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3. Make sure you eat enough
This is especially important if you are eating a primarily whole food plant-based diet. The calorie density of foods like vegetables, fruits, and starches, is pretty low and you need to get used to bigger portions in order to meet your caloric needs for the day!
A good way of evaluating the situation is by plugging what you’re eating into tools like cronometer and check to see if you’ve hit at least 1800-2400 calories (depending on your weight, height, gender and activity).
If you’re not getting enough food throughout the day, you feel the constant need for snacking!
As a second step, make sure to drink enough water. It’s easy to confuse hunger with thirst, so get this possibility out of the way by drinking around 2 liters of water daily.
4. Slow down & evaluate
Slowing down while eating gives your brain the time to tell your body that you’ve had enough food — this may take around 20 minutes. Plus, if you savor your food, you feel a lot more satisfied!
Especially during stressful times, we sometimes forget to eat regularly and start skipping meals.
This can be a huge downfall because it leads us right down the road of cravings and wanting to stuff our faces with high-calorie food later in the day, making it almost impossible to resist.
Chart your hunger on a scale from 1 to 10 and check-in with yourself every 2-3 hours. This helps you recognize low blood sugar or feeling hungry before you’re completely famished!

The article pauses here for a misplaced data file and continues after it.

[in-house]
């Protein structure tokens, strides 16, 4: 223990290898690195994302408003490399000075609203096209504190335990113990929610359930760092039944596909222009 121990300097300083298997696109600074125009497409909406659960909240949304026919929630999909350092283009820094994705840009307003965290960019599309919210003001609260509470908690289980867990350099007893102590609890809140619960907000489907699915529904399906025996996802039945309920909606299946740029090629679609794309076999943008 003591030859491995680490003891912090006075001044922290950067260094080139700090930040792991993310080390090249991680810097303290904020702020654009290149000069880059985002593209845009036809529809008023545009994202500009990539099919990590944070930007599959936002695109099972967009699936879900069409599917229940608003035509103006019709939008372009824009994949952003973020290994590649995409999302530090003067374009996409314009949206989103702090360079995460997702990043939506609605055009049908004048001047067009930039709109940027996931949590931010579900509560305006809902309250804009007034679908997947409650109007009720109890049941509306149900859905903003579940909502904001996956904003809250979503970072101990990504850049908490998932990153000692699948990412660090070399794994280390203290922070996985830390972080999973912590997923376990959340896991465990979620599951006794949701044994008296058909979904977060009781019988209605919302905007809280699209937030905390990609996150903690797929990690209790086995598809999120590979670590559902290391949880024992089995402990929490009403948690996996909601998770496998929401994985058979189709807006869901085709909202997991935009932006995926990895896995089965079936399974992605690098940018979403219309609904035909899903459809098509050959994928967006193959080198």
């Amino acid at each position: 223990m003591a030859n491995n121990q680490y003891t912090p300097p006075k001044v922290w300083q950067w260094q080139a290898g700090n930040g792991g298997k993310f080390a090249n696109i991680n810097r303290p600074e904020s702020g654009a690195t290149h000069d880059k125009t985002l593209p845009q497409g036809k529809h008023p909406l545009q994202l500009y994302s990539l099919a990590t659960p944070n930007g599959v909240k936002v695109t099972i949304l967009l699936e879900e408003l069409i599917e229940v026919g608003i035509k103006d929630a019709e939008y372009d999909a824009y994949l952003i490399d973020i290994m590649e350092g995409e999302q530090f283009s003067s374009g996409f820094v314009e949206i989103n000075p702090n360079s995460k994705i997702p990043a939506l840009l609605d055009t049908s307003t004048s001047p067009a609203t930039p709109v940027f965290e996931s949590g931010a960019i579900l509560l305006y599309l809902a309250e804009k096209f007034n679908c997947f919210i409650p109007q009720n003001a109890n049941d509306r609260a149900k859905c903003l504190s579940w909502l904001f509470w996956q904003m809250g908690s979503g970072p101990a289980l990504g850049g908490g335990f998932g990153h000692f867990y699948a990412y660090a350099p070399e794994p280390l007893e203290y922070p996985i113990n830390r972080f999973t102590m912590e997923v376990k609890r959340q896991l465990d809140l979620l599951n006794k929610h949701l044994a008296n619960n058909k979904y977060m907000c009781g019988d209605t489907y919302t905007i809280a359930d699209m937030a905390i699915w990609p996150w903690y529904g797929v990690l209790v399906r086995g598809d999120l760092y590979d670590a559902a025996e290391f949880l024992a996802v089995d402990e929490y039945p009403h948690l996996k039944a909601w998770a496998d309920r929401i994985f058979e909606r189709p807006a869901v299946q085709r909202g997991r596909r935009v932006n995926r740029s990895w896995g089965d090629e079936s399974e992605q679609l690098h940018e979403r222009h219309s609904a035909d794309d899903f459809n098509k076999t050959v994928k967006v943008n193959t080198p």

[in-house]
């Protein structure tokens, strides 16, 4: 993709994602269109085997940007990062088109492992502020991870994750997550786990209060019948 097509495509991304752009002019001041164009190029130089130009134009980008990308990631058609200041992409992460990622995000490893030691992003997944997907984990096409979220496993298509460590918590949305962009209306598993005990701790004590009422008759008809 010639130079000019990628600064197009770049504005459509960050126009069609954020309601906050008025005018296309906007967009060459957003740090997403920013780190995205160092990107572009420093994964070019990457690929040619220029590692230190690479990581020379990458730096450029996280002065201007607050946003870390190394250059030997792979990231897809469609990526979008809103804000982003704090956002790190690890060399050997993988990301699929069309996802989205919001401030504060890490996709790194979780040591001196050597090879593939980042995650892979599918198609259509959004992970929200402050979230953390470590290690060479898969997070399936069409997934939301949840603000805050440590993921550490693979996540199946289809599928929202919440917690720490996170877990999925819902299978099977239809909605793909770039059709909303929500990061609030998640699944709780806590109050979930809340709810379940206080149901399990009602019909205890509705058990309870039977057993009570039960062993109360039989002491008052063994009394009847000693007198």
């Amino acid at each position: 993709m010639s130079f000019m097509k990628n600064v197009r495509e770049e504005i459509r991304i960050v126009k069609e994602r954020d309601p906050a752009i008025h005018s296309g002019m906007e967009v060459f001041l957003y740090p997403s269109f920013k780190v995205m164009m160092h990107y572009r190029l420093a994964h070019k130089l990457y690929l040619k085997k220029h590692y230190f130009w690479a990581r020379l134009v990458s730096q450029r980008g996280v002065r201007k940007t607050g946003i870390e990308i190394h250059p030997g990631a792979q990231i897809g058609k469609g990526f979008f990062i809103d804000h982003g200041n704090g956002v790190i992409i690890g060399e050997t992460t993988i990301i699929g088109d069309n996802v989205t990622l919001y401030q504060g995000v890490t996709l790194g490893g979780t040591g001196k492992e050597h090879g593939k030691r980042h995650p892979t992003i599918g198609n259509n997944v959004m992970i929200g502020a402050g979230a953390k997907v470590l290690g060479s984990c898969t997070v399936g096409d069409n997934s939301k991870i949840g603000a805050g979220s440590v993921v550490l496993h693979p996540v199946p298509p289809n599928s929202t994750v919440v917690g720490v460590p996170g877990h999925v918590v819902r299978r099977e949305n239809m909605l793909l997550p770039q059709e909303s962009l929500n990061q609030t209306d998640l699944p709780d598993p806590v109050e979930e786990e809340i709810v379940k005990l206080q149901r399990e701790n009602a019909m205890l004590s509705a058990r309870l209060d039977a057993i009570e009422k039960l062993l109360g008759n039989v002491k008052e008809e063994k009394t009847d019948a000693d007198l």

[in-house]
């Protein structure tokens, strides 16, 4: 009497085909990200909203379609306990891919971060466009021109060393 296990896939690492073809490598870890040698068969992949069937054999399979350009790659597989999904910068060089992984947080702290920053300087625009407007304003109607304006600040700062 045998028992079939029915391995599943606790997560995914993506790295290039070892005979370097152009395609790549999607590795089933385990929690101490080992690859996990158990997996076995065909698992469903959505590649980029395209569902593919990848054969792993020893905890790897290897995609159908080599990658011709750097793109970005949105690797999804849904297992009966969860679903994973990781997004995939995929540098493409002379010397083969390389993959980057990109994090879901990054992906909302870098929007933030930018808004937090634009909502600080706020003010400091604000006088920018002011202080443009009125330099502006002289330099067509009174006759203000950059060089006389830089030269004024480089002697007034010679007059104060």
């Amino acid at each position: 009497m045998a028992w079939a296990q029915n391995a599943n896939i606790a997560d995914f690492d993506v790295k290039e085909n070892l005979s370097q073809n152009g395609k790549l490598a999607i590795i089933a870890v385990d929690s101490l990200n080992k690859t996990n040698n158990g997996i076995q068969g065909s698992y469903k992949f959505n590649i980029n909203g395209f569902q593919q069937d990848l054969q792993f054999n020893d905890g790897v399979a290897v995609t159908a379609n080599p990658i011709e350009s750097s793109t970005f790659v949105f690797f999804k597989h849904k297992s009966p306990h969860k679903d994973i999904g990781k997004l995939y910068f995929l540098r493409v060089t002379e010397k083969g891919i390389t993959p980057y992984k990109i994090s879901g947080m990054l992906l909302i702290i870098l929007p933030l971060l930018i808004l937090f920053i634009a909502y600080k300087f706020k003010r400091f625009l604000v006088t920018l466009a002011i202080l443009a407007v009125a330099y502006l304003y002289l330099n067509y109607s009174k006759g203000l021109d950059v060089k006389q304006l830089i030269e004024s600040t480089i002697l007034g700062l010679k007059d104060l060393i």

When hunger is starting to get above 6 or 7, then eat something – preferably filling, fiberous foods like fruits, veggies, beans, nuts or whole grains. They are rich in nutrients and water, which will keep you satisfied and energetic for a long time.
5. Plan your meals
Eating regularly is much easier if you plan your meals and snacks ahead of time! Better yet if you get into meal prep so you always have healthy and delicious food on hand.
This helps you to be more structured around food and find out what kind of eating type you are — do you prefer more and smaller meals throughout the day or do you want to eat until full during three large meals?
Check out our resources below for more tips.
6. Stay occupied & follow your passion
Finally, we should start looking into why we’re bored in the first place. Maybe we have jobs that are unfulfilling and require us to perform very simple tasks.
Or it’s about time outside of work — do you have a fulfilling hobby that feeds your inner fire? Would you like to get one?
If you don’t know where to start, just go into a bookstore and browse different sections: gardening, traveling, music, photography, etc.
Start doing a lot of research on the topic that’s really interesting to you and practice whatever it is regularly. This will get you into a certain flow, like you’re losing track of the world and time by fully emerging yourself into something you love!
For a quick and fun activity, get out and walk through nature, try some exercising to release endorphins (the body’s natural “feel-good” chemicals), dance around or participate in a team sport.
All of these things will teach you that there are many more exciting and fulfilling things than eating some food!
Have you been struggling with boredom eating and found our tips helpful? Let us know in the comments below and Pin this article here!